Online Technical Training Blog
Automation in the Age of COVID-19
The COVID-19 pandemic has touched virtually every facet of daily life, from how we work and socialize, to how we purchase goods. In fact, many companies took the pandemic as a call to action, using automation technologies as a way to circumvent the challenges the pandemic caused. Specifically, when it comes to the manufacturing sector, the pandemic underlined the importance of adopting automated processes and even accelerated the implementation of automation into new areas previously reserved only for human workers.
Though the pandemic will first and foremost be remembered for the uncertainty that came along with it, it can also be argued that the pandemic has driven a shift in automation into new areas.
This article will examine the impact of the COVID-19 pandemic has had on new trends in industrial automation and how it has completely changed almost every industry.
Becoming More Intelligent and More Flexible
If we’ve learned anything from the COVID-19 pandemic, it’s that businesses that are able to adapt to unpredictable challenges quickly and remain flexible are more likely to not only survive, but thrive. The pandemic emphasized just how important this adaptability is, as we saw everything from retail stores to assembly lines completely shut down due to an unavailable human workforce. The need for many businesses to incorporate more automated processes into their operations, particularly those who’ve been slow to adopt new technologies, became increasingly important as the pandemic progressed and stay-at-home orders were lengthened. In short, leveraging automation technologies can help a company weather the next global event, particularly those that pose a risk to a company’s largest asset: its human workforce.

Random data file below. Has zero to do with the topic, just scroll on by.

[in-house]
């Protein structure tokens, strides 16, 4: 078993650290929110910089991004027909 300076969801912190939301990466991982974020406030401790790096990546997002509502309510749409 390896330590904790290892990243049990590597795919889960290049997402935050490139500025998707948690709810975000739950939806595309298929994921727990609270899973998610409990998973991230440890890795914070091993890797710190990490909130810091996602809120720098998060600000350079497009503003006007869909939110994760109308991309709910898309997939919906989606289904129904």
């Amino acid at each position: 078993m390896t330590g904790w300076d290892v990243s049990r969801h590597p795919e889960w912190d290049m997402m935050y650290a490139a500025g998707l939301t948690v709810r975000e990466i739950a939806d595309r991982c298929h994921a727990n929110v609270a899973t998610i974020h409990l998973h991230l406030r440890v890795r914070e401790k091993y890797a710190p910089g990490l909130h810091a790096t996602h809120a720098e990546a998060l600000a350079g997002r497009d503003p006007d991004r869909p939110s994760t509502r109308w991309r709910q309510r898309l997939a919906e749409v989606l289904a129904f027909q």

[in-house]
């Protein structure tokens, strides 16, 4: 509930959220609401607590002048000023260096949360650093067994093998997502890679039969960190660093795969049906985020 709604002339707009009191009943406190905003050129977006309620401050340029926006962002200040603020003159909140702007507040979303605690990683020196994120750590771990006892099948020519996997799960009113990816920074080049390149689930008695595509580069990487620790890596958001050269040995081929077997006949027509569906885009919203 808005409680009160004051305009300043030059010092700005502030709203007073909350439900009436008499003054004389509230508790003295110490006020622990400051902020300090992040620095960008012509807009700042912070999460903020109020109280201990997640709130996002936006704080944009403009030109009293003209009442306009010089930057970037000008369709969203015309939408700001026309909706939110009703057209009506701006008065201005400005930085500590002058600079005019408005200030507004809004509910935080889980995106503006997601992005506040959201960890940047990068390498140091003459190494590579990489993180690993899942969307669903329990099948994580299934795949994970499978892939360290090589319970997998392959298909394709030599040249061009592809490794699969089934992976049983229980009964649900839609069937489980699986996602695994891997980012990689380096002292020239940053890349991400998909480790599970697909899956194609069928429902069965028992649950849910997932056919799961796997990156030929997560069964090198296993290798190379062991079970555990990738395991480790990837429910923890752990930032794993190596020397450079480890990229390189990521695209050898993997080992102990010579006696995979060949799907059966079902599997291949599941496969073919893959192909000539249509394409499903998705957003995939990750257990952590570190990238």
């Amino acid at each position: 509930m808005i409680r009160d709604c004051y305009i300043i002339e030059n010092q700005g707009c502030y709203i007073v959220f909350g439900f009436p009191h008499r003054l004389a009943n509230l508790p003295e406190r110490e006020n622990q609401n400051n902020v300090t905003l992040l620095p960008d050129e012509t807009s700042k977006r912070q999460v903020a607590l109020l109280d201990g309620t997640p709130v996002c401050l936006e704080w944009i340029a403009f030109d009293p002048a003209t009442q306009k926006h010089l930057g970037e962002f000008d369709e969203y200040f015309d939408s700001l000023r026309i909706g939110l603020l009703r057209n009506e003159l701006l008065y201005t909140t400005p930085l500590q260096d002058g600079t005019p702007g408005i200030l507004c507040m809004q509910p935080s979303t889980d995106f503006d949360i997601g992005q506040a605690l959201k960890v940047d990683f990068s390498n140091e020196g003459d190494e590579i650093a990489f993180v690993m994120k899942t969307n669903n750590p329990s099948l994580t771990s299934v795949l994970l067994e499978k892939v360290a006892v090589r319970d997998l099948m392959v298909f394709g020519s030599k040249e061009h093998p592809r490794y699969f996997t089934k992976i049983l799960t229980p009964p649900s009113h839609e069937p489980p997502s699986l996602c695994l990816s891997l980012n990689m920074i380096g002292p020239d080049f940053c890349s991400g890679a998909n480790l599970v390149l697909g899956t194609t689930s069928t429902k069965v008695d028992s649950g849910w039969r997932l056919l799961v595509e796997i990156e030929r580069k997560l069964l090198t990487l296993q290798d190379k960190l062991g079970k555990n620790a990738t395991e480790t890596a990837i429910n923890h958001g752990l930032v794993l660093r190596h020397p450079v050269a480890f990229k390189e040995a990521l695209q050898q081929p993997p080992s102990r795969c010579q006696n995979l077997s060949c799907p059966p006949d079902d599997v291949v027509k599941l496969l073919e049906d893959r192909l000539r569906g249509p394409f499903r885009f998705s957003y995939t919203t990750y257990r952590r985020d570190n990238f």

So, what does this mean, exactly? Well, one of the longstanding trends in manufacturing automation has been the gradual replacement of human workers with robots, cobots, AI, and other tools for processes that are deemed too dangerous or otherwise difficult or unpleasant for a human worker to perform. The idea is that human workers can be retrained and repositioned to roles that play to a human’s strengths while allowing the robotic workforce to produce a product at a rate that is faster, higher in accuracy, and consistent in amount. Having fewer human workers on the factory floor creates a tremendous amount of flexibility for a company that wants to meet demand for their products should another pandemic occur.
Will COVID-19 Be the Catalyst for the Fully Automated Workforce?
For some industries, it very well could be. Take Amazon for example. The multi-national company simply cannot hire and retain enough human workers required to handle the near complete shift from brick-and-mortar locations to online retail. Recent trends in automation have pointed to the eventual replacement of many human jobs and the COVID-19 pandemic has undeniably expedited that process for many businesses. Walmart and McDonalds, two of the world’s most prolific businesses in their respective industries, have already begun to use automated robots in an attempt to promote social distancing by reducing the number of staff that need to physically be at work. At some locations, Walmart already uses robots to keep their stores clean and, like Amazon, relies heavily on robots to efficiently sort, ship, and package products from their warehouses. McDonalds has begun testing robotic cooks and servers, meaning that fewer front-line workers will be needed to run the day-to-day operations at your local golden arches.